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What Is a Pledge in Contract Law

The pledge serves as collateral to ensure that the Pawnor repays the debt or fulfills the obligation. These are mainly used to secure loans and if the loan is not repaid at maturity, the pawnshop has the right to sell the pledged item to pay the fee. The essential characteristics of the promise are given as follows: Joseph desperately needs money, so he deposits his gold watch for Michael as collateral for the borrowed money. This is a case of pledge in which the gold watch is kept as collateral for the amount lent. This is Joseph the Pawnor and Michael is the Pawnee. v. to deposit personal property as security for a personal loan of money. If the loan is not repaid at maturity, the personal property pledged to the lender will expire. The property is called security. Collateral is the same as pawn. 2) promise to do something. (See: Farmers) The pledged property must be in possession of a pledge. This can be achieved in two ways.

The property may be in the beneficial possession of the secured creditor, i.e. in physical possession (for example, Mary John`s stereo system is in her home). Otherwise, it may be in the implied possession of the secured creditor, which means that the pledge has some control over the asset, which is usually the case if the actual possession is alternately, the pledge can claim damages on the basis of the conversion of the pledged asset. If A is in possession of the watch under a countervailable contract, the watch is handed over to B in good faith. B and does not know the title of the watch, he accepts it. This commitment is deemed valid. But if B knows the title, then this promise is not considered valid. In earlier medieval law, especially in Germanic law, there were two types of pledges which were either possessive (cf.

Old English marriage, Old French gage, Old High German Wetti, Latin pignus depositum), i.e. delivered from the outset, or without possession (cf. OE bād, OFr nam, nant, OHG pfant, L pignus oppositum), i.e. seized on the due date, and the latter essentially established the legal principle of seizure. This distinction persists in some systems, e.B. French meter vs Nantissement and Dutch vuistpand vs Stilpand. Tokens (symbolic) of mutual commitments were usually incorporated into official ceremonies to solidify agreements and other transactions. If A and B want to conclude the contract for the deposit for the purpose that B repairs A`s car, they must conclude an agreement that contains all the instructions and orders of A regarding the repair and use of his property, etc. A pledge is a special type of deposit in which property is held as security for the performance of a promise or the payment of a debt. A deposit is a security deposit.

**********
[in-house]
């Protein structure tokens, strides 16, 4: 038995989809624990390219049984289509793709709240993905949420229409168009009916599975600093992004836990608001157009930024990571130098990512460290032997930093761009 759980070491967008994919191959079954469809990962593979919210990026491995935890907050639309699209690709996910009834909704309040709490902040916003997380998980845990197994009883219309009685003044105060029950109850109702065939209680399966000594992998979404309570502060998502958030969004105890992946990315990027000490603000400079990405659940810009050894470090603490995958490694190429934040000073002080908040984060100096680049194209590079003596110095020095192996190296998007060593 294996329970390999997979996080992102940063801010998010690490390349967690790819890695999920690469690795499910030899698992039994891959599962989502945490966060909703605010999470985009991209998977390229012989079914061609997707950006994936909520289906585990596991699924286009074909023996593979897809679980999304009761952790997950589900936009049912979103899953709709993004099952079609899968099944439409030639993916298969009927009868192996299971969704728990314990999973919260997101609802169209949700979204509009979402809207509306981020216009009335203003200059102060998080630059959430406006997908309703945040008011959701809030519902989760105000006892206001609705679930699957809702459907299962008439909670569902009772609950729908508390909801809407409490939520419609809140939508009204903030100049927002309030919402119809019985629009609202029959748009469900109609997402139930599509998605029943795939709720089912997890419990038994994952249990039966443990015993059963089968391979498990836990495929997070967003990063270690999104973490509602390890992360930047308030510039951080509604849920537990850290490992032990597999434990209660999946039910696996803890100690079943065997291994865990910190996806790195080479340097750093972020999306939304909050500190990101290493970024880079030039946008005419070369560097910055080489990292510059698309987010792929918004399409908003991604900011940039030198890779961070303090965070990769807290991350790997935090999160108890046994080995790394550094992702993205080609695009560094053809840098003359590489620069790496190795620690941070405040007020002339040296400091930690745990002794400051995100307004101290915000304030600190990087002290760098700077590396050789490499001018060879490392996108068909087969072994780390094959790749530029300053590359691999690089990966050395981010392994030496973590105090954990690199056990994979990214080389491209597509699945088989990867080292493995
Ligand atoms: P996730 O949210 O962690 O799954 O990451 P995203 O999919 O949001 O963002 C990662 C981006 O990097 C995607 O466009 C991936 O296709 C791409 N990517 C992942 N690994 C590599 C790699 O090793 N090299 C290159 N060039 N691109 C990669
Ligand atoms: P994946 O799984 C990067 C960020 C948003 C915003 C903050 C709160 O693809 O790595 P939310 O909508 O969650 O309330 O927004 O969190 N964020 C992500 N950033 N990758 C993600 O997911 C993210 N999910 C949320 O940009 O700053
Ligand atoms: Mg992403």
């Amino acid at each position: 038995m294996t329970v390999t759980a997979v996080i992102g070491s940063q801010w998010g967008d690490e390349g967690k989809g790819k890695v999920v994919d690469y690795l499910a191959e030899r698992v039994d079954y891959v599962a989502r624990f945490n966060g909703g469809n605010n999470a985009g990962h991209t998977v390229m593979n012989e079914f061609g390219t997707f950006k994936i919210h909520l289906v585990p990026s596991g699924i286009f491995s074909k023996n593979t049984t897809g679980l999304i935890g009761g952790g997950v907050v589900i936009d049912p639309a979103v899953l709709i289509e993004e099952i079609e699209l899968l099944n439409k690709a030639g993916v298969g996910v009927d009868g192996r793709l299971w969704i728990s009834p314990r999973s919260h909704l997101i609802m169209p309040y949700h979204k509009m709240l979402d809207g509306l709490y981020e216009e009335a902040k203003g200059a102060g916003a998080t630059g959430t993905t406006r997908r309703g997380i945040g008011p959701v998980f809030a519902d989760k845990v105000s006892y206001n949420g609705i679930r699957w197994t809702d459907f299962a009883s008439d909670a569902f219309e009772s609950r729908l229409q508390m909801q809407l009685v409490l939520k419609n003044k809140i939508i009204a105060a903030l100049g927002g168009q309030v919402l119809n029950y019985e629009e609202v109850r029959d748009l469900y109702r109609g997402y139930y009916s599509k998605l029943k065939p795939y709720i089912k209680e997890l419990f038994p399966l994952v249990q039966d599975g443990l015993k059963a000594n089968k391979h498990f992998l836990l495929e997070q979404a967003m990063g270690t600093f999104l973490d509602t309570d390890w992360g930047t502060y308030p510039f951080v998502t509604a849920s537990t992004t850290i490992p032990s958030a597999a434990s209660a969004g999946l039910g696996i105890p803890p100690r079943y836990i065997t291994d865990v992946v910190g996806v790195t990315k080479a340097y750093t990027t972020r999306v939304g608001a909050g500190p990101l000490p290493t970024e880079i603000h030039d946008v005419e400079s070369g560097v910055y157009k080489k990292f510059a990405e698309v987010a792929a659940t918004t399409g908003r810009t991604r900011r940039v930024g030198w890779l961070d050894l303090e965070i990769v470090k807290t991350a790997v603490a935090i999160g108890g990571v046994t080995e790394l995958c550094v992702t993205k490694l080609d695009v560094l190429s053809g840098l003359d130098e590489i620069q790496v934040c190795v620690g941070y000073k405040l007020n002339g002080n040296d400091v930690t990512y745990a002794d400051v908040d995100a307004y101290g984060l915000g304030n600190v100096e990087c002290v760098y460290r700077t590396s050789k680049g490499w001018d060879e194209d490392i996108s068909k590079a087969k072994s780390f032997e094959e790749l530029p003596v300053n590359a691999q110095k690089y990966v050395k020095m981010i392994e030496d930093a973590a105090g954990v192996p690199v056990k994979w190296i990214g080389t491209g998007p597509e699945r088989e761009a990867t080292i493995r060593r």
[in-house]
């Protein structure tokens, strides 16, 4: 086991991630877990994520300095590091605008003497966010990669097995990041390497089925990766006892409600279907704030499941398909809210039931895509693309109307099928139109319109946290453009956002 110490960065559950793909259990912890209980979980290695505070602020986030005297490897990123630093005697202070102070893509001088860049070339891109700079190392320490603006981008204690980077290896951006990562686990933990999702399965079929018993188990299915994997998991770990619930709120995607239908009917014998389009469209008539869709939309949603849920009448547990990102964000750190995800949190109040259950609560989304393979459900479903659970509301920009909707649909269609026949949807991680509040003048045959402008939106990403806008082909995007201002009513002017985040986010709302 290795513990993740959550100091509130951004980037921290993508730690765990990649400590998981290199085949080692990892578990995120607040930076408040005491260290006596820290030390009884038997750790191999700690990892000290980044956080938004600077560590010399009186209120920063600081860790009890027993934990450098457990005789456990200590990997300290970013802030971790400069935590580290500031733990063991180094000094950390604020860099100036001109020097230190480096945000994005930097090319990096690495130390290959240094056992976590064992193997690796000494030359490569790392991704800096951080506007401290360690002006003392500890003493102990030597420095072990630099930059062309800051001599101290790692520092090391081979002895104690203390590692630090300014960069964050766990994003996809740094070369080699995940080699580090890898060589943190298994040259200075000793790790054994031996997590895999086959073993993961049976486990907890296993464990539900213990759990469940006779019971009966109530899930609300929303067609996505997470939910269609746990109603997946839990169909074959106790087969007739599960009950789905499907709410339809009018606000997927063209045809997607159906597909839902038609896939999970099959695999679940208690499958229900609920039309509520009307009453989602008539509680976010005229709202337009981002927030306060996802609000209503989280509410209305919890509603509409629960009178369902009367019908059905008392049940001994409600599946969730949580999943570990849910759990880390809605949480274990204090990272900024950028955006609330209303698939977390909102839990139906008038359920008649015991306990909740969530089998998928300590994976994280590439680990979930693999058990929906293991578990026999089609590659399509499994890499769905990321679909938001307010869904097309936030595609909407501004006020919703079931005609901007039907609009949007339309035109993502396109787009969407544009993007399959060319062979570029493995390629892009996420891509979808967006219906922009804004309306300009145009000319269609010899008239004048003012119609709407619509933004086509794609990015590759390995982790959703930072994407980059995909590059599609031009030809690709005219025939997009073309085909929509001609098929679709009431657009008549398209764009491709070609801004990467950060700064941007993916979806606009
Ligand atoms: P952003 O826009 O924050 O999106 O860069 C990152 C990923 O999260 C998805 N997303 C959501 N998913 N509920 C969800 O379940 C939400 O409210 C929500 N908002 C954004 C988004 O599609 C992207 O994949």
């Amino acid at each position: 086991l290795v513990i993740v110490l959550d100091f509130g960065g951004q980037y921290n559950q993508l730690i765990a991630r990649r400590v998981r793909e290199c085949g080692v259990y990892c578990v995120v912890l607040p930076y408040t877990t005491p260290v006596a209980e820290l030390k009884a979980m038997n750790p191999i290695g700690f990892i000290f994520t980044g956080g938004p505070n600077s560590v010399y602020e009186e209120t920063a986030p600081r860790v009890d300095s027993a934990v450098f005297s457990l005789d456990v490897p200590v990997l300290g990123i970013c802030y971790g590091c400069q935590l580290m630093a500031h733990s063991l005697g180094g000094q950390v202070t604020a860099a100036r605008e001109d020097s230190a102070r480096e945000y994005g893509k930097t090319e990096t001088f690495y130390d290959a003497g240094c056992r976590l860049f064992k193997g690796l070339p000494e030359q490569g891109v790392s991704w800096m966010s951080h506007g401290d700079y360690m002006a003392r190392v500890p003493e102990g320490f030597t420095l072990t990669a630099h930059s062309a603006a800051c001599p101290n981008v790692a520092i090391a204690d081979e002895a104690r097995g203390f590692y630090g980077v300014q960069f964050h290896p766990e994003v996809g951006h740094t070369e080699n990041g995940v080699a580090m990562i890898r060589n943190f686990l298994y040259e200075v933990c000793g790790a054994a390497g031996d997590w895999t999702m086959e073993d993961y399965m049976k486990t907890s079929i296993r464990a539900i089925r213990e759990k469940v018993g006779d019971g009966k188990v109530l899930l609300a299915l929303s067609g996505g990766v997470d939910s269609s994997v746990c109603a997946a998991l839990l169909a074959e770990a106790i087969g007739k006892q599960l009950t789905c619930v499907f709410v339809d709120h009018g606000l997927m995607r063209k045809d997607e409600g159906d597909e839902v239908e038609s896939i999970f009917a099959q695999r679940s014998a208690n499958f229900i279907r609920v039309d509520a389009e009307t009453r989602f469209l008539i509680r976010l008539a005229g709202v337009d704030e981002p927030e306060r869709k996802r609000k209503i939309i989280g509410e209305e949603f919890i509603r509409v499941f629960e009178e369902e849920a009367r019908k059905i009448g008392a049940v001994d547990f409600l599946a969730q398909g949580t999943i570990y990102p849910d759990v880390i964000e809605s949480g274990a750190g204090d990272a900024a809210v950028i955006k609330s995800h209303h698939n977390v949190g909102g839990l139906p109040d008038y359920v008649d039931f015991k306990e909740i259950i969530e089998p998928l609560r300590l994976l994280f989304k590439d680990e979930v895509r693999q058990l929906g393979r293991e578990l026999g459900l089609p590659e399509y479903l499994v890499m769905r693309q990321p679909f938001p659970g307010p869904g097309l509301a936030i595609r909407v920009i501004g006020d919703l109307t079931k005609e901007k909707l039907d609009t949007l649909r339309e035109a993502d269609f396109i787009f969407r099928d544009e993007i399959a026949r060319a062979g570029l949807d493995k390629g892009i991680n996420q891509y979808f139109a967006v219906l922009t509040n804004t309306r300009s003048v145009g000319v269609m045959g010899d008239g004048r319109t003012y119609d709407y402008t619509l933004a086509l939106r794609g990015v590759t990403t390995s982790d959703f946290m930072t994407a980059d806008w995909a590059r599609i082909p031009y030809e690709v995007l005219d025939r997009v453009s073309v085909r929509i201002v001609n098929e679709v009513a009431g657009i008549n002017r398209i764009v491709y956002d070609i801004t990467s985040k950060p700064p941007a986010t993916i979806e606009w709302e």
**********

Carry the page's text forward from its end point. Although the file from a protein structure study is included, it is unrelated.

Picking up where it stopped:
From the above discussion, one can draw the conclusion that the pledge is different from a mortgage, a line and a deposit, since delivery is an important factor in establishing a pledge. Ownership of the asset remains the property of the pawnshop, accepted in certain circumstances where the pawnshop has the right to sell the pledged asset. In addition, the pawnshop is required to treat the pledged asset appropriately. Section 178 of the Indian Contracts Act states that the pledge between the agent and Pawnee may be valid if the agent has taken possession of the goods with the consent of the owner and the lender has acted in good faith and does not know the original title of the goods. In the law, the word deposit is used in its technical sense, which means the change of ownership of the goods, that is, one person transfers the goods to another person. On the other hand, collateral is a type of deposit where one person makes his or her property available to another person as collateral against loans. The deposit and the pledge are examples of specific contracts. The deposit contract can be divided into three categories: for example, if Z borrows Rs. 200 from Y and holds his custody as collateral for the payment of the debt, the deposit of the guard will be a pledge. A pledge (also known as collateral) was defined in Chapter IX under sections 172 to 179 of the Indian Contract Act 1872. Section 172 of the Act defines pledge as “the deposit of property as security for the payment of a debt or the performance of a promise.” The judicial officer is called the “pledge” or the “pledge” and the guarantor the “pledge” or the “pawnshop”.

A borrowed Rs.100 from B and gave his cycle as collateral for the repayment of the amount, provided that if A repays to B, he gets his cycle back. .

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